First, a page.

Legal Operations

The Legal Spend Guessing Game

The corporate law department budgeting process can be a guessing game—here’s how you can use that to your advantage.

A recent Wolters Kluwer poll showed only 10 percent of corporate law departments (CLDs) feel that they have a “high degree of control” over hitting their annual departmental budget. Just over 40 percent believed they had “some influence,” but it was mostly up to forces beyond their control. The rest fell somewhere in between.

These numbers go against the reigning legal ops narrative, which lacks nuance and says that legal ops can control outside counsel spend. Recent research from Wolters Kluwer ELM Solutions LegalVIEW® Data Warehouse – the largest body of legal performance data in the world – indicates that narrative is probably untrue. Despite the advent of legal ops, annual outside counsel spend remains highly volatile, with 29 percent of CLDs experiencing a 90 percent swing up or down over any given 5-year period and 9 percent experiencing an even larger swing of 200 percent or more (see chart 1, below).

(Note: These wild swings are unrelated to the COVID-19 pandemic since similar changes are revealed even when 2020 data is excluded from the analysis).

Many will find these results unsurprising. After all, everybody knows the amount and type of legal services needed 12 months from now are hard to predict. On any given day a huge, unexpected investigation, transaction or litigation could emerge and cost tens of millions annually until concluded. If you dwell too long on these realities, it starts to look like CLDs are in the unenviable situation of having lots of accountability, but little control.

But that story, too, is oversimplified. It is true that demand for legal services is the primary driver for cost and that it is generally difficult to control. However, there is a lot that CLDs can do to influence the budgeting process and make it work better for them. Here are some:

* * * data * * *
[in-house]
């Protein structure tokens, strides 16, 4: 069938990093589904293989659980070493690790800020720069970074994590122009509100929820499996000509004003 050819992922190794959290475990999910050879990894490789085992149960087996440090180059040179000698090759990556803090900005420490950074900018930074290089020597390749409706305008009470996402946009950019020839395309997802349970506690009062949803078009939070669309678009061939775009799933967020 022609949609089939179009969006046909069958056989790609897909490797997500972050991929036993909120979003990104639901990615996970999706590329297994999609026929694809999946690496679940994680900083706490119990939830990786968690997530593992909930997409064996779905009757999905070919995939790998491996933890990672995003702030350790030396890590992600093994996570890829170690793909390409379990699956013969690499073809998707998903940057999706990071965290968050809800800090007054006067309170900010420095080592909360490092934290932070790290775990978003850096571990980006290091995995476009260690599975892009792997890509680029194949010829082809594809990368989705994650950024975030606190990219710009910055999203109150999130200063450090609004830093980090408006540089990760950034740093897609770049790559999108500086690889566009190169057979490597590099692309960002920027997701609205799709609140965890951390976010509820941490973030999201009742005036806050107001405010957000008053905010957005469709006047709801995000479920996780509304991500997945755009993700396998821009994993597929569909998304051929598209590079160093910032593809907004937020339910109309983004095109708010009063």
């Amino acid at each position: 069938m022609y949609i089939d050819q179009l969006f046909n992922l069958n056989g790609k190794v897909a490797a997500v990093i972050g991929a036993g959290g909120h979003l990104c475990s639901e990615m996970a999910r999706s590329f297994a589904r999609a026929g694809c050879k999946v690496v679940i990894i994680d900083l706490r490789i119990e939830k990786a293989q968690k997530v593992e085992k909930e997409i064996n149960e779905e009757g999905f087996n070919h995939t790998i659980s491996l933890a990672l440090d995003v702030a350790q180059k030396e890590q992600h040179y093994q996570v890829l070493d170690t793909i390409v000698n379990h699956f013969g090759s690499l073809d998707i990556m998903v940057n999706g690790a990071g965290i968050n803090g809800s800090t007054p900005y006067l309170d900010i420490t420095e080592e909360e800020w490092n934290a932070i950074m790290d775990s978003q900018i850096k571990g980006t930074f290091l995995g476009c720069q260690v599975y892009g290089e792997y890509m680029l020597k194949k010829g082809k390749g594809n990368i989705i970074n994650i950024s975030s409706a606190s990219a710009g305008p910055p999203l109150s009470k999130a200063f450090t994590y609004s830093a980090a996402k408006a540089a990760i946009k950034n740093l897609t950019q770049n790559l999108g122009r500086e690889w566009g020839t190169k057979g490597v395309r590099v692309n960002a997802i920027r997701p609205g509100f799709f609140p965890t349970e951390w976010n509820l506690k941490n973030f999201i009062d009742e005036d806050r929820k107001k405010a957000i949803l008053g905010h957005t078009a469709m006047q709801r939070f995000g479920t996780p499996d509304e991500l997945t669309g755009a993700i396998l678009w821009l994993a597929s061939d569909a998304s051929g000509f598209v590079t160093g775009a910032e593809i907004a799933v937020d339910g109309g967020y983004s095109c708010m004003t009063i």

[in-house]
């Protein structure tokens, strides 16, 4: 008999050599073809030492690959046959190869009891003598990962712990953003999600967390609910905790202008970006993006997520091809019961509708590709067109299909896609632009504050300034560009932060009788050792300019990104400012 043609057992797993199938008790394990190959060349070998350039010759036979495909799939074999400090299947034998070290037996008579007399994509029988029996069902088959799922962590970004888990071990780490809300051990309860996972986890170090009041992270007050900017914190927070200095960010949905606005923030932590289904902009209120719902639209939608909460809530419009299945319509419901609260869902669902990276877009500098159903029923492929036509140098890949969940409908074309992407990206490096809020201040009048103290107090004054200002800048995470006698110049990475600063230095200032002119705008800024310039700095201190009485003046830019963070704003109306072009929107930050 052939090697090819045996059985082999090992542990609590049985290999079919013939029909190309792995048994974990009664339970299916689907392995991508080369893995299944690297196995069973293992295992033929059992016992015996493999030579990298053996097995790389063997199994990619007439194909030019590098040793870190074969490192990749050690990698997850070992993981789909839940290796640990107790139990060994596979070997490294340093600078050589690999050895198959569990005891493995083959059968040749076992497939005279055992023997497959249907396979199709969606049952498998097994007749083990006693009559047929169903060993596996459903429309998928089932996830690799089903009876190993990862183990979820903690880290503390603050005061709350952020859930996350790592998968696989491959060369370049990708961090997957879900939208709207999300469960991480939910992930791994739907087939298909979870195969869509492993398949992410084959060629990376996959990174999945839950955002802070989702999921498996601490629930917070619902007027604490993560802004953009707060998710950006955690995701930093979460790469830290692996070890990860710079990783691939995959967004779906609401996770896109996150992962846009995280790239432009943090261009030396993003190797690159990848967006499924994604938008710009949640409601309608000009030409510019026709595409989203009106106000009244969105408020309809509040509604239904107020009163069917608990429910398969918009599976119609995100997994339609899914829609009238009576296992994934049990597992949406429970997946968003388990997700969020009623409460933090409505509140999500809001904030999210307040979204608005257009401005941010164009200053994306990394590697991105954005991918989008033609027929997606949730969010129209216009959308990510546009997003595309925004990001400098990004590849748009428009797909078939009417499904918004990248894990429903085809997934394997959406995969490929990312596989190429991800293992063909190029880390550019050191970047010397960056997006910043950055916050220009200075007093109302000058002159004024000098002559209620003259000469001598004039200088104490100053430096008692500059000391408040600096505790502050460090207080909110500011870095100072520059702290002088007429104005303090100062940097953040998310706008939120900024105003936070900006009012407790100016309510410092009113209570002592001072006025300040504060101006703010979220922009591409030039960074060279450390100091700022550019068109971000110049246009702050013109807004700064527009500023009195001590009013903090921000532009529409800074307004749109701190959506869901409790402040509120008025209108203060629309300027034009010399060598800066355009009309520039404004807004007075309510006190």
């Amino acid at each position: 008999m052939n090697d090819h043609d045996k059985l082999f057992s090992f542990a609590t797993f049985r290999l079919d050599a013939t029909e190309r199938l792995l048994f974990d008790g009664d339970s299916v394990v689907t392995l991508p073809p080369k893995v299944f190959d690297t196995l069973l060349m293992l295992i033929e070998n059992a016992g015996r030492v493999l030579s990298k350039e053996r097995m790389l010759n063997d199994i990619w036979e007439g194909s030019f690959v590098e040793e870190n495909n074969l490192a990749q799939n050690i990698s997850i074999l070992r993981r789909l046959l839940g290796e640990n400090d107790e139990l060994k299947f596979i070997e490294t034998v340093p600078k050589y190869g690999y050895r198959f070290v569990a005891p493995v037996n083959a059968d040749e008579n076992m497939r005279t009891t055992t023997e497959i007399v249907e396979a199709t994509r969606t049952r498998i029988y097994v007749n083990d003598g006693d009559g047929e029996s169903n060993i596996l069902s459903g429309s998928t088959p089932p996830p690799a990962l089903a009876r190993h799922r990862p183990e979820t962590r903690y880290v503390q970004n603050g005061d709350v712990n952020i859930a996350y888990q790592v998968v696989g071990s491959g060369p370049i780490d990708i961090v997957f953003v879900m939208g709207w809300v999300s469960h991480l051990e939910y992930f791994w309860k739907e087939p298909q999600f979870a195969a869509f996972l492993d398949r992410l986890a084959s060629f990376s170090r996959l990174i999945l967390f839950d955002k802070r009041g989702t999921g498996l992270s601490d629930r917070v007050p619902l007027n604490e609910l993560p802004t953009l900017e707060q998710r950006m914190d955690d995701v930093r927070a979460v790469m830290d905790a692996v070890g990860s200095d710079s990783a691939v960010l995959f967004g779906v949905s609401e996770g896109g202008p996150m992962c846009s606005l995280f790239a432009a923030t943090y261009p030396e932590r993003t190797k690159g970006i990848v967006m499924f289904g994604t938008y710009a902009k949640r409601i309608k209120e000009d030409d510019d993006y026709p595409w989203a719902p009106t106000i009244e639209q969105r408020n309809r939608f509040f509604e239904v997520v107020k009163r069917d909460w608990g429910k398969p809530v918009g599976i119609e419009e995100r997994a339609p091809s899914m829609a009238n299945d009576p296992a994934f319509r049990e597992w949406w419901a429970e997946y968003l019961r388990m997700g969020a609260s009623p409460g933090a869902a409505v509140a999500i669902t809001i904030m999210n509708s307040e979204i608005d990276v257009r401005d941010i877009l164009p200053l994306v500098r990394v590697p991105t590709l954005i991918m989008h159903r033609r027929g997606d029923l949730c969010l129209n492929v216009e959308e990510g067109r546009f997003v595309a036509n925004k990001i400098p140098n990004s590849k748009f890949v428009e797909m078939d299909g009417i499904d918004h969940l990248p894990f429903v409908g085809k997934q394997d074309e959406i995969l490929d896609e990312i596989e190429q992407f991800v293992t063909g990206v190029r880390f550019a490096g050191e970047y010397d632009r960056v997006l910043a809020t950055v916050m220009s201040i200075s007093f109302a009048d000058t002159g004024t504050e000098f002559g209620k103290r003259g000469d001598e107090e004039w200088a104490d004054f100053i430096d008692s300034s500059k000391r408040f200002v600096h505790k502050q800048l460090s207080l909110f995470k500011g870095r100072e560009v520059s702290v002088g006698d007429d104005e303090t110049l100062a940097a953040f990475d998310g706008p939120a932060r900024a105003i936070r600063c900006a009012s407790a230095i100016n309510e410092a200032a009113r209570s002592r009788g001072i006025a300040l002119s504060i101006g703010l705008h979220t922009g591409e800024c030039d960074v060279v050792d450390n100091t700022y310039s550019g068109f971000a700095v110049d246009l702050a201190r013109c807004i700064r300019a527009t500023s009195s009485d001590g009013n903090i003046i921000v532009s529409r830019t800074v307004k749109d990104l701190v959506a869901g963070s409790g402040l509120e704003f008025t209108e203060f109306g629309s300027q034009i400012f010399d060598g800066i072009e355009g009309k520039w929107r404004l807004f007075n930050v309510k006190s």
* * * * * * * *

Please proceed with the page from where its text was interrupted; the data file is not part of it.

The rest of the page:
• Don’t predict next year’s spend; advocate for the resources you want.

Every year, law departments go through a departmental budgeting process in which they try to predict next year’s spend and get that approved by the CFO. They look at what they spent in the last couple of years, their anticipated matter mix, and other evidence and try to come up with a number. However, the volatility discussed above suggests there are going to be a lot of “unknown unknowns,” and these make reliance on a single number highly risky. Instead, produce various scenarios: Examine the data and say to the CFO, look, if you give us $X, then our modeling suggests a 60 percent chance of going over budget. But if you give us $Y, then the risk is only 20 percent. You might secure more cushion this way and, even if you don’t, you documented the risk of going over and can bring it up in next year when you’ll ask for more money again (always ask for more money—everybody else is!).

  • Ask other departments to pay for unreasonable and unanticipated costs.

Some CLDs pay all the outside legal costs, while others have a lot of that come out of the department that generated the legal work. When a business unit you serve creates a costly, unanticipated legal need, ask them to pay for it. Otherwise, you may go over budget, no matter how good your legal ops. Having the expense hit another department also makes them—rather than you-- feel the pain if they use outside counsel in a wasteful manner.

  • Harvest downswings.

The volatility in legal spend means costs can spike, but also means they can plummet. When that big case ends sooner than you thought, you’ve got millions lying on the table. Have a plan ready for that. For instance, you can move some of next year’s legal work into this year, putting yourself ahead on January 1. I even consulted for a CLD that negotiated a deal with the CFO where they would get to keep a percentage of any savings, which would be earmarked for legal ops consulting and legal technology. The entire department became more cost-conscious and eventually ended up with a couple hundred thousand dollars they ultimately used to upgrade their organization.

Admitting you aren’t totally in control can feel like defeat, but it actually brings you closer to victory. Legal ops still has plenty of influence and can save 10, 20 or even 30 percent in outside counsel costs. That still doesn’t guarantee staying under budget, but it is a significant amount of money, and you would have gone over even worse without all that hard work.

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